Instead of starting with symptoms and illness and then intervening with medications and surgery to fix it, we believe in maintaining and enhancing wellness. We want to empower you to take charge of your health with personalized precision medicine: the right combination of treatments and interventions based on your genetic profile, diagnosis results, symptoms, age, lifestyle, life stage — everything that makes you, you.

Take the first step toward taking charge of your wellness. Take a look at the resources we have available, and start the process of personalized precision medical care.

What you need to know about going from daylight savings to standard time

The time change from daylight savings to standard time is coming up on Nov. 3, when we gain an hour. It always sounds great at first, but then we remember that evenings seem to come much faster, and light streams in our bedroom windows a little on the early side. It may only be an hour, but it can have a huge impact when you consider how much our bodies are affected by light. 45165506 - young man sleeping on bed with alarm on mobile phone display

Although studies show that the spring time change is a little more difficult on our bodies, going from daylight savings time to standard time still isn’t an easy adjustment.

How the time change affects your health

Our bodies (and minds, for that matter) crave routine. While we’re supposed to be getting an extra hour of sleep, the disruption of our circadian rhythm can be detrimental. Studies show that a good night’s sleep is necessary for optimal functioning of all our systems. A good night’s sleep has a profound affect on the brain, helping us to retain information and be more productive. Without it, and especially with a sudden change as will happen on Nov. 3, the incidence of stroke, heart attack, depression and even fatal road accidents goes up.

How to prepare your body for the time change

There are a number of coping mechanisms for ensuring the time change affects you as little as possible. One that most doctors agree on is making sure to continue your exercise routine. Exercise releases natural hormones that can keep time change-related depression at bay.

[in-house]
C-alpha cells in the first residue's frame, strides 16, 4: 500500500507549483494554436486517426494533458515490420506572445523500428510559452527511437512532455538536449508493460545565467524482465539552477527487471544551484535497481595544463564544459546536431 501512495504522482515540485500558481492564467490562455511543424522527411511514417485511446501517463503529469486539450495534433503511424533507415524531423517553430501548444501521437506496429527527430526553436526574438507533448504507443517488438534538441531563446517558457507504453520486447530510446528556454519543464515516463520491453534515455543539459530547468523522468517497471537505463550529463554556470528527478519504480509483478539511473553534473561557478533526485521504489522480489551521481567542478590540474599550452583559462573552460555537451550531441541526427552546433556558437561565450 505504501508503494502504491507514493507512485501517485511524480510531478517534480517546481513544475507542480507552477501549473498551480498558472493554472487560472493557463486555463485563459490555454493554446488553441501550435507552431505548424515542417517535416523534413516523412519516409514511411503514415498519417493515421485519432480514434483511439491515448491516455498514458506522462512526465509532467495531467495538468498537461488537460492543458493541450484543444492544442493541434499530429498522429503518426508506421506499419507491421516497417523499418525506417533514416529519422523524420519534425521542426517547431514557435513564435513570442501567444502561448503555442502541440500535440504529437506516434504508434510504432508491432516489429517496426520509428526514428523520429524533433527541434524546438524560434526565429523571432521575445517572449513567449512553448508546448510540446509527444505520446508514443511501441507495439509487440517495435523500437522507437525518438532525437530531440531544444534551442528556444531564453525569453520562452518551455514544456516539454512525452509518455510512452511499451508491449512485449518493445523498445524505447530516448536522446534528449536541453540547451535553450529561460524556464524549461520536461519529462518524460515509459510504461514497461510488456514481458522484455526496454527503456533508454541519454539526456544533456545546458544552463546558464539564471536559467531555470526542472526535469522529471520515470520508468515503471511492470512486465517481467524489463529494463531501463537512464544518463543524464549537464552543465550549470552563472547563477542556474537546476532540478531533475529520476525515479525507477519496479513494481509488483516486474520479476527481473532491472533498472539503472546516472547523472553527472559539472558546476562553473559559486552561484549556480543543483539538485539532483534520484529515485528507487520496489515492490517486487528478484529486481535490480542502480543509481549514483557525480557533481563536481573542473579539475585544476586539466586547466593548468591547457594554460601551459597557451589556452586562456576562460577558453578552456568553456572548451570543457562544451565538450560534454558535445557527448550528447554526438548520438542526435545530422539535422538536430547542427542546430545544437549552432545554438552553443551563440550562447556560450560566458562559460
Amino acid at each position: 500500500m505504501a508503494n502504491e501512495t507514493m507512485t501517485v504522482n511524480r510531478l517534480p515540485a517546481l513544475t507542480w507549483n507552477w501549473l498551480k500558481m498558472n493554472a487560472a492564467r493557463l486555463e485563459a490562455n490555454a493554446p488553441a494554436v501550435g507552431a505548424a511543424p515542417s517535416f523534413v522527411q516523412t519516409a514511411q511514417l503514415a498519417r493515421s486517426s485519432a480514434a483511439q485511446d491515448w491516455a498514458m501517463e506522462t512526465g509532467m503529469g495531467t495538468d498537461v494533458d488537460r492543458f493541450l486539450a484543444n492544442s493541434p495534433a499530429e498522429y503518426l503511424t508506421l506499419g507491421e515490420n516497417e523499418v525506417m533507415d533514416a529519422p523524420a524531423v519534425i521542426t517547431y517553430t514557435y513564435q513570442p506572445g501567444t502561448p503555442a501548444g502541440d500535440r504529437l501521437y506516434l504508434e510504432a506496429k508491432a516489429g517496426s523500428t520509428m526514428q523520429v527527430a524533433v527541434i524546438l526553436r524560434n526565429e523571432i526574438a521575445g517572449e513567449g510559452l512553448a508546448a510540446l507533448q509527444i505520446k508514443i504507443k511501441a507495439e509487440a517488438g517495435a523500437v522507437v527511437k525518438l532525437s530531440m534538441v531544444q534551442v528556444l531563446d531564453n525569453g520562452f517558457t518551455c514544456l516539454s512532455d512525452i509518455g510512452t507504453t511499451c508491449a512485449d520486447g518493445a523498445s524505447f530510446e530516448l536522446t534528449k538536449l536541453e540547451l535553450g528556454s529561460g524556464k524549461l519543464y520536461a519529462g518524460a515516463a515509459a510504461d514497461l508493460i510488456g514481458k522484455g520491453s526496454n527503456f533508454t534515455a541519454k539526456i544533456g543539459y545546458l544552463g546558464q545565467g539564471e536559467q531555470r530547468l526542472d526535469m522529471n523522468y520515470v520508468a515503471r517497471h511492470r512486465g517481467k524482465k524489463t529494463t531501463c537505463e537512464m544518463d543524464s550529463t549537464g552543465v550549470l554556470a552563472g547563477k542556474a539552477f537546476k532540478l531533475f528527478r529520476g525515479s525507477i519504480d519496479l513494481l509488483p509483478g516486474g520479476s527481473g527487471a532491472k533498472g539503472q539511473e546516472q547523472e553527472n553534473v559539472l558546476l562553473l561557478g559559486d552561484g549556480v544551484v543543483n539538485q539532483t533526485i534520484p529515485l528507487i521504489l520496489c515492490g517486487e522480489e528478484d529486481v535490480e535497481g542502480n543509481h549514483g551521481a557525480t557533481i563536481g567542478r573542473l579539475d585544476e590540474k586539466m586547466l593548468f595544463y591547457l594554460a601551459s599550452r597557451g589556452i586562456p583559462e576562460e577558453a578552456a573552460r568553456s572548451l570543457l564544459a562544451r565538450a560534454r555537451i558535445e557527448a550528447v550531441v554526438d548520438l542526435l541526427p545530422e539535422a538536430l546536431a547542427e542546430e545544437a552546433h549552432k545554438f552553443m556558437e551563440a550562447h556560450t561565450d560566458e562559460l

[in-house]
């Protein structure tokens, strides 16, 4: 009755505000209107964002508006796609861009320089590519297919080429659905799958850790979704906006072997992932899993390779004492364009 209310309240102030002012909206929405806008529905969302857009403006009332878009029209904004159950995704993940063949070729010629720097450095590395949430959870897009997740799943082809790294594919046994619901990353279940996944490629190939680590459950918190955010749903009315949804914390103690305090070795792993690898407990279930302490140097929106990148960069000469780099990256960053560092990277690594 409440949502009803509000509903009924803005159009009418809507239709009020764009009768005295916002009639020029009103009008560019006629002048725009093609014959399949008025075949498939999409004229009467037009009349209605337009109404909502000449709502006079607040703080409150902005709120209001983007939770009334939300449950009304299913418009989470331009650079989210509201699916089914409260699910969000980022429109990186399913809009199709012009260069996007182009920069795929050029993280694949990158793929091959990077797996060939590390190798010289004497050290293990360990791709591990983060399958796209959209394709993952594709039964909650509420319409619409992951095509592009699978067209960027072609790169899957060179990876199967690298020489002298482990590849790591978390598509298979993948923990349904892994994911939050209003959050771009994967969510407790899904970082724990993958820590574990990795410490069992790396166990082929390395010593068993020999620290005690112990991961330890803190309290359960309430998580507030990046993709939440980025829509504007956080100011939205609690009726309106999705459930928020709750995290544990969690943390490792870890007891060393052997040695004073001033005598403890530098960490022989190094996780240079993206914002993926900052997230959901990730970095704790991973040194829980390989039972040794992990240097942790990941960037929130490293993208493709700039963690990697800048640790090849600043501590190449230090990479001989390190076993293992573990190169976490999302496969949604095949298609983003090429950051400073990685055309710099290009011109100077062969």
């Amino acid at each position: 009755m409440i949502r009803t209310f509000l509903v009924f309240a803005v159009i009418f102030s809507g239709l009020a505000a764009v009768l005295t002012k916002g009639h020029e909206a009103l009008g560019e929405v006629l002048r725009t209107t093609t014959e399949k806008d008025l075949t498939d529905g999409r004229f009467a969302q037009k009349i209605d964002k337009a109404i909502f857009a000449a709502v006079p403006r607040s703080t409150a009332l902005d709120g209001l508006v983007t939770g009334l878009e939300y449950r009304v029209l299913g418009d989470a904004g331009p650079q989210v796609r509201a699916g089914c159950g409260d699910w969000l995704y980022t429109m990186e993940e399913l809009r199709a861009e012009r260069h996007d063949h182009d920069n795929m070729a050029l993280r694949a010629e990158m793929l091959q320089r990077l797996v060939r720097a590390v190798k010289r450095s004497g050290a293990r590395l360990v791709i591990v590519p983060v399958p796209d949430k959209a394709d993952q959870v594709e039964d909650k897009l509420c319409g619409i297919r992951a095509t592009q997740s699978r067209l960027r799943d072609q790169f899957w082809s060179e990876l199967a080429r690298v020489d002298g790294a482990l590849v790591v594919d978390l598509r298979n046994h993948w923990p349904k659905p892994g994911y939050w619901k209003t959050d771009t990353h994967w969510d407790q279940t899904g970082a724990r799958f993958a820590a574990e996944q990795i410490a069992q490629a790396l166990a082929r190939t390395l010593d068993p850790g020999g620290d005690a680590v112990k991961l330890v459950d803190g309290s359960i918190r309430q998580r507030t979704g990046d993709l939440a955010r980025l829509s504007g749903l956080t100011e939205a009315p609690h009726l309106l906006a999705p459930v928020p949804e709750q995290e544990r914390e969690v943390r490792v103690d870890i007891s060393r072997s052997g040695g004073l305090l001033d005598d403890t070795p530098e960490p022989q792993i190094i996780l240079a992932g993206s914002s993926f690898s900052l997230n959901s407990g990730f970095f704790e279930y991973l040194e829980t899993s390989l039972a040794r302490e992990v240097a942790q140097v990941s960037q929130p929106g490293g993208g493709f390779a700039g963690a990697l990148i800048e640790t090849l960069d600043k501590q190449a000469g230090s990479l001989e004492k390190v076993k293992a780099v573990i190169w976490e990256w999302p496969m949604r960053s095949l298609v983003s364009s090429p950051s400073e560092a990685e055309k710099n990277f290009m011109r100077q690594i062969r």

Sleep specialists also suggest preparing yourself by slowly adjusting the time you go to bed for a period of days before the time change. Start by moving your bedtime by 15 to 30 minutes with the hope that once standard time is here, it’ll be an easier transition.

Also, take advantage of the extra light in the morning! Instead of groggily making your way to the bathroom to start your daily routine, bask in the sunlight coming through open blinds for just a couple of minutes. The effect of light exposure is a positive one.

Other suggestions include: drink plenty of water, avoid alcohol and caffeine for a handful of hours prior to bed and resist the urge to take naps in the days following the time change.

The move back to standard time doesn’t have to control you; follow these steps to minimize the impact and stay in tip-top shape. Did you know that we also “treat” patients who are healthy and want to stay that way? About half of our patients fit this description! Go to our website to learn how even the healthy can benefit from our wellness and prevention therapies.

Take a proactive approach to your health

Portrait Of Hispanic Family In CountrysideWe need to get beyond the “feel sick, take a pill” approach to health. By taking a proactive approach, we can get healthy and feel better on our own terms without turning to drugs and expensive therapies.

Make the commitment and follow a few simple steps to feeling better on your own terms.

Quit smoking. If you don’t smoke, don’t start